Those who would deny American citizens the right to own every type of weapon and military machine the US military has should consider that when William Thaw, one of the Lafayatte Escadrille, decided to join the French Air Force, his father bought him a military aircraft, the Curtiss hydroaeroplane, for him to learn to fly in. Thaw came from one of the 100 wealthiest families in the United States. (During her lifetime, Thaw’s grandmother donated $6 million to charity.) You can read more amazing and fascinating information about these “founding fathers of American combat aviation” in their commander’s book.
As always in any new field, there was a price to be paid. The price was high for aviators as well as for their infantry counterparts. Today’s warriors can relate to this. The grim, heart-wrenching stories of a few of these World War One airmen are told at this link…
Excerpt: “The Dark Side of Glory”
“Though aviation was in its infancy, little time had been wasted in fitting the day’s frail airplanes of spruce and canvas with machine guns, giving birth to a new phenomenon: aerial combat. Unlike the antiquated thinking that had led to the stalemate of trench warfare, aerial warfare was unfettered by old ideas. It was created in the moment, and pilots tested their ideas using their hides as collateral. If a new tactic worked, a new maneuver was born; if it didn’t, the man conceiving it often died. Those who excelled at the new type of warfare gave birth to a new term: ace. … Combat stress among fliers, known then as “aero-neurosis,” became more common as the war progressed. Psychological stress, combined with the little-understood effects of high-altitude flying such as hypoxia, often resulted in airmen being removed from duty and sent to one of many convalescent hospitals that had popped up across the French and British countryside … The field of combat aviation psychiatry evolved symbiotically with the war. The diagnosis and treatment of both ground and aerial disorders was skewed toward quickly returning the men to the trenches and cockpits.”
During World War 2, the aircraft became much faster, higher flyers, armed with increasingly serious weaponry. Some of us had family members who flew these birds, or were mechanics who kept them flying. I can remember hearing a few at airshows in Florida when I was a kid. The sound of those massively powerful propeller-driven aircraft is still magical to me!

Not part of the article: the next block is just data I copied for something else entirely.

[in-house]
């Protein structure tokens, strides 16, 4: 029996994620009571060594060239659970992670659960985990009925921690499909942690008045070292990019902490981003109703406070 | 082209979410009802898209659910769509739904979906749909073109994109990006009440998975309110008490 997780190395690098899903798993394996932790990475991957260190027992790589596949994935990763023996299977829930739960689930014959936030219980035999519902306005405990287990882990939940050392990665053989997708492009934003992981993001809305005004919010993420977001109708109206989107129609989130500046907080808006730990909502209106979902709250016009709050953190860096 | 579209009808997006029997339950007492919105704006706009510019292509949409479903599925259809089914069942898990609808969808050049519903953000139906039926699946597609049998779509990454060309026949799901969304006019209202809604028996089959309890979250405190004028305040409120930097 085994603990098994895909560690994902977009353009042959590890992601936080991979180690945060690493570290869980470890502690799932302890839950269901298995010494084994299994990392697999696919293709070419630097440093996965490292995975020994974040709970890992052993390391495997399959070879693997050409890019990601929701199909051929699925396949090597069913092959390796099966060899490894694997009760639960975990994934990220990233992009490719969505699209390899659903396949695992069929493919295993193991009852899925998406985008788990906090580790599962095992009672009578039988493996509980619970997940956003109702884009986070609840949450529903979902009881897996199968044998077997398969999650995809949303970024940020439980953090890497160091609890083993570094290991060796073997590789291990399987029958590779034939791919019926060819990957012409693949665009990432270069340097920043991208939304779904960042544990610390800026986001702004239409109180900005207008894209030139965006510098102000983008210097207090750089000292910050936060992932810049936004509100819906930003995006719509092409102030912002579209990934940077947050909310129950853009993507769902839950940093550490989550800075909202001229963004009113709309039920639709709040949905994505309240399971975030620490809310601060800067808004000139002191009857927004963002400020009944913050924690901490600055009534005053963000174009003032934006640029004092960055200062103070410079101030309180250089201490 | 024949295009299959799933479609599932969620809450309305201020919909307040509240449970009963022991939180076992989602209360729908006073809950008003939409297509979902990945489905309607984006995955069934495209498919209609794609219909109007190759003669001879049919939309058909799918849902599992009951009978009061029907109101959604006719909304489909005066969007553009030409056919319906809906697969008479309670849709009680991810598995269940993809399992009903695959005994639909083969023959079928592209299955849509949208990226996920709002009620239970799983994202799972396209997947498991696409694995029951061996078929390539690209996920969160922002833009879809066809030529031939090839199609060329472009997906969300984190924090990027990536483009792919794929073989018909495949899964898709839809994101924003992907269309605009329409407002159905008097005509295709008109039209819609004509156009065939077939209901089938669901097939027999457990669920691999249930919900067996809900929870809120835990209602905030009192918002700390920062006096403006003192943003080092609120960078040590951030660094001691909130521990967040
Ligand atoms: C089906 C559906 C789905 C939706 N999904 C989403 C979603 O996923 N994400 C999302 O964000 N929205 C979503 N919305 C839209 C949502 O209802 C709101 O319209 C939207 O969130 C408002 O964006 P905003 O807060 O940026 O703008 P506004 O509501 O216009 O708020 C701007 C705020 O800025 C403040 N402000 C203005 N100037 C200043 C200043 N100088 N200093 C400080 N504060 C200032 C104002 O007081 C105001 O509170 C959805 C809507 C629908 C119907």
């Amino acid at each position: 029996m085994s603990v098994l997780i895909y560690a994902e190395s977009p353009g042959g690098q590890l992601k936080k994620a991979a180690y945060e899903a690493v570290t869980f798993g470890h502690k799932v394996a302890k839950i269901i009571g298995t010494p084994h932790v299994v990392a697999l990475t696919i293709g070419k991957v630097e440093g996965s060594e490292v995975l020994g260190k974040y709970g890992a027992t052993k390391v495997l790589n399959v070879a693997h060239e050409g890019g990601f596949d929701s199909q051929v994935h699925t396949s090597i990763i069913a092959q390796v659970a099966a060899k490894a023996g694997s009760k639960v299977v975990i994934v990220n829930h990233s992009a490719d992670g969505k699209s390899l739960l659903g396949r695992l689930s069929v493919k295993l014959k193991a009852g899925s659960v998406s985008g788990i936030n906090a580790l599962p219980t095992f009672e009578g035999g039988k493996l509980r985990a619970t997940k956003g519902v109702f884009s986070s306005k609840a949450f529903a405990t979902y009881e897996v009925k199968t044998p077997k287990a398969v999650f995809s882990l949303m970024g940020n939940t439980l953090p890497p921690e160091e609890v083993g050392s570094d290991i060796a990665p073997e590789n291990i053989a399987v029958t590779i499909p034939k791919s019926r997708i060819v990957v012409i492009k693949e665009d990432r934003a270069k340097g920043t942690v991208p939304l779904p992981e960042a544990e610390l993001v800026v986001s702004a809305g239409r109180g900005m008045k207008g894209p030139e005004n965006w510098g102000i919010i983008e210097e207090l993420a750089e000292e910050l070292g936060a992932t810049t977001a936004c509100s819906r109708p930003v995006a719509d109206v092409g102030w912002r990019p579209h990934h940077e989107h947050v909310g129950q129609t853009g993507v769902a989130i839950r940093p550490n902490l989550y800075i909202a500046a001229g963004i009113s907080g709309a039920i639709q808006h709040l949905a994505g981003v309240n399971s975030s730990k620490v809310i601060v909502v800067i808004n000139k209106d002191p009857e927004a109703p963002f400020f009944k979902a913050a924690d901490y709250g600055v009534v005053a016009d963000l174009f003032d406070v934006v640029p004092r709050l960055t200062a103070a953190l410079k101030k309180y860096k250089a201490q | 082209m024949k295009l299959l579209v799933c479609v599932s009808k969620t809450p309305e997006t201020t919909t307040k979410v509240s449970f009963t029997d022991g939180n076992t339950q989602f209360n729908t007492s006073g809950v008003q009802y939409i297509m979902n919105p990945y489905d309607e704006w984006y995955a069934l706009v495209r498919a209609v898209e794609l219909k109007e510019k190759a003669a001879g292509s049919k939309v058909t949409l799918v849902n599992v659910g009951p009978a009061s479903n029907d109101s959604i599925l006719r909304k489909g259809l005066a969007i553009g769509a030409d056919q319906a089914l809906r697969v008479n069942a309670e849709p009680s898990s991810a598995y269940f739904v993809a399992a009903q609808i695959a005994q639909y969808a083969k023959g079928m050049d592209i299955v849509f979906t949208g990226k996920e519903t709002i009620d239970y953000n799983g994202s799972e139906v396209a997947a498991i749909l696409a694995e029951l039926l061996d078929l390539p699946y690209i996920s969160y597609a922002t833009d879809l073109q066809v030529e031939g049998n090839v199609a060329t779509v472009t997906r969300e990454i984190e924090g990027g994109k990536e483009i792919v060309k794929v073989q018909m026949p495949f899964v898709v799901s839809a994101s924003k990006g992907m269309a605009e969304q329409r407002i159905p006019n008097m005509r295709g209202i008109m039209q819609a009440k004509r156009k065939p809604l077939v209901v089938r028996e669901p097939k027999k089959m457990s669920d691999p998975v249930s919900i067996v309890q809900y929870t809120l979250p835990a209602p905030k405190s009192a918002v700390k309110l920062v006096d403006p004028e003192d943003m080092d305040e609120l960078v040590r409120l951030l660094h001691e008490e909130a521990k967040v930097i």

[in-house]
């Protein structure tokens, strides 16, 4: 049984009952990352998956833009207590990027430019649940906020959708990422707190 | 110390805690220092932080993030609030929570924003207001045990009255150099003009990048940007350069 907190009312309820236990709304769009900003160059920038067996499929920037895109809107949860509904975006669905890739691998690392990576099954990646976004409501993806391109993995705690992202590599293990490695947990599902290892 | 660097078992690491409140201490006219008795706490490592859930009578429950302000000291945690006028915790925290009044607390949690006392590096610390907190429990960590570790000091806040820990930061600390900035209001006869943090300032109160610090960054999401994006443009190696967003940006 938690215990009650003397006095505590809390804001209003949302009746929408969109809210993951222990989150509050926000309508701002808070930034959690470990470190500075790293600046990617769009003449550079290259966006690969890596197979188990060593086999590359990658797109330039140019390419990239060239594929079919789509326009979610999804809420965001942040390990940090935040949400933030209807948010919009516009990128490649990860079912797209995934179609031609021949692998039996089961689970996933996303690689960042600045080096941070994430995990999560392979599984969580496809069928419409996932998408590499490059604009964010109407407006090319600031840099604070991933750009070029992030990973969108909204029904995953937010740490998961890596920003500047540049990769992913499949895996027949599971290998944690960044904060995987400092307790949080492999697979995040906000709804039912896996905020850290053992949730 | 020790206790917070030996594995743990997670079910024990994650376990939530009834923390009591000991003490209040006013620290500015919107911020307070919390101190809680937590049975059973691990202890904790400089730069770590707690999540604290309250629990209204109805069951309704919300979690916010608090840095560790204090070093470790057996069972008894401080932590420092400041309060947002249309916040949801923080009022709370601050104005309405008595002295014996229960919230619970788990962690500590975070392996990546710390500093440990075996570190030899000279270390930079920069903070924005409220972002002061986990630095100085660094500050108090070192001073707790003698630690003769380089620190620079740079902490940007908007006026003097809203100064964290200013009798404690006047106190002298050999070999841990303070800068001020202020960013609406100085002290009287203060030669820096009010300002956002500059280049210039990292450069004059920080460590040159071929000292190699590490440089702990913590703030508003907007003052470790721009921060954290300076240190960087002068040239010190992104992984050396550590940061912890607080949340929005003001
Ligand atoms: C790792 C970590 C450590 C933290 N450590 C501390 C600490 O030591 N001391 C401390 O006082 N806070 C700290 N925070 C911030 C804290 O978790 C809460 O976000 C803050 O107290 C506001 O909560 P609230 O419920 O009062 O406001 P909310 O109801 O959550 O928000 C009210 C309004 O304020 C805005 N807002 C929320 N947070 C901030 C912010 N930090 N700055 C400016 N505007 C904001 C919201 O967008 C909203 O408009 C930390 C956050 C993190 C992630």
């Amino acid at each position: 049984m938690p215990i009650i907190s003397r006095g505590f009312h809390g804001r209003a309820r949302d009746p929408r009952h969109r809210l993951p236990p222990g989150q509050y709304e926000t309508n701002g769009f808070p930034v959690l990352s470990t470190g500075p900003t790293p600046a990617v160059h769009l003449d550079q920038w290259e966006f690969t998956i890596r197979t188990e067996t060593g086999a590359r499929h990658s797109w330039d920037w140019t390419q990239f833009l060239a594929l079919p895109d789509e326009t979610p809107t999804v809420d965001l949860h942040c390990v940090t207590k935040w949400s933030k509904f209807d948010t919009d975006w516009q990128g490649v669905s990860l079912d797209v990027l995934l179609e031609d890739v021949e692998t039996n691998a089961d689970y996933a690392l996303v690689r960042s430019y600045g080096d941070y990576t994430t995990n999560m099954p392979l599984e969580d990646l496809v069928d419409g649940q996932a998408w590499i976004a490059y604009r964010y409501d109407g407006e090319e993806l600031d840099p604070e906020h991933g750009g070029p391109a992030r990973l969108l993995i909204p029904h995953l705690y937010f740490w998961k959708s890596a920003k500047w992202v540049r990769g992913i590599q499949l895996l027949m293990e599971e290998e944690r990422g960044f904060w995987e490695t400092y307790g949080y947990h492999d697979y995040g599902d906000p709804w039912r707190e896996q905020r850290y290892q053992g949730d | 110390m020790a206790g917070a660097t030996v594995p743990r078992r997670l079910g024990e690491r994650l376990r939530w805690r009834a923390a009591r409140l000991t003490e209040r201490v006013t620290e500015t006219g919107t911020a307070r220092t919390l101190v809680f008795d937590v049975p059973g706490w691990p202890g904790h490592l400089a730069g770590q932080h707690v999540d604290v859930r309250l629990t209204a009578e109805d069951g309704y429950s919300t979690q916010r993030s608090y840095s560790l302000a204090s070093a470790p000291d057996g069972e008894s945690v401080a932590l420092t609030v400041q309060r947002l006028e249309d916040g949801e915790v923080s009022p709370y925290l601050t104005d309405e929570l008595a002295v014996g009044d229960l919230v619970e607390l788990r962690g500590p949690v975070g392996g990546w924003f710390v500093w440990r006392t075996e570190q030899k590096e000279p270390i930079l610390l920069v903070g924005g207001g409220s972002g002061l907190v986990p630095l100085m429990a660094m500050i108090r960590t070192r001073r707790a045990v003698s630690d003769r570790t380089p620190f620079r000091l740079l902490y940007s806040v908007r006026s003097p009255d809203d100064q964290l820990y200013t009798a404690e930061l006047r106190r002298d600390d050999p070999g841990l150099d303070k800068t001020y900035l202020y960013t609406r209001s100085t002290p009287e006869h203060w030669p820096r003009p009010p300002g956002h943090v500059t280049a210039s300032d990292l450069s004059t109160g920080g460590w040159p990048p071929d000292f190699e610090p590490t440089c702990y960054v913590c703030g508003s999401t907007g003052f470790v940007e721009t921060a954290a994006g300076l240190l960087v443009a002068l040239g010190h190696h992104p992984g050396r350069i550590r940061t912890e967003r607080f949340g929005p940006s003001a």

One of my uncles, Robert J. Mathieson Jr., was bombardier-navigator on a B-24 that flew missions over Japan. On one mission, the internal communications failed, and Bombardier-Navigator Mathieson became the communications system for his aircraft, running back and forth in the aircraft – while under attack from a number of Japanese Zero fighter planes. He made it home alive after the war, I am glad to say.
I like the names of these planes and the all-American attitudes they convey: Flying Fortress! Liberator! And my all-time favorite bomber, the post-WW2 Boeing B-52 Stratofortress. The positive self-image and confidence they project is part of our heritage. It’s something to be cherished. It’s no coincidence that for a hundred years and more, the world’s last resort when dealing with international bullies has been the military of the United States of America.
Air power was an important factor in staying “Number One”. In warfare, another word for “Number Two” is “conquered”. If war is hell, losing a war is worse. Thank God that America had the manpower, the brainpower, the willpower, and the resources to shoulder the task of saving the free world twice in forty-five years.
Regardless of the machines, it’s the men who do the fighting and the dying. Here are a few of those pilots’ stories, beginning with a man who claims to have flown the last combat mission of WW2:
“I was workin’ in a steel mill. I was trying to save up enough money for food and housing and books for a scholarship that I had to Ryder College … at 12:00 or 12:30 on December 7th, I heard the radio about this attack on Pearl Harbor, and I decided at that moment that I was gonna fly fighter planes against the Japanese...”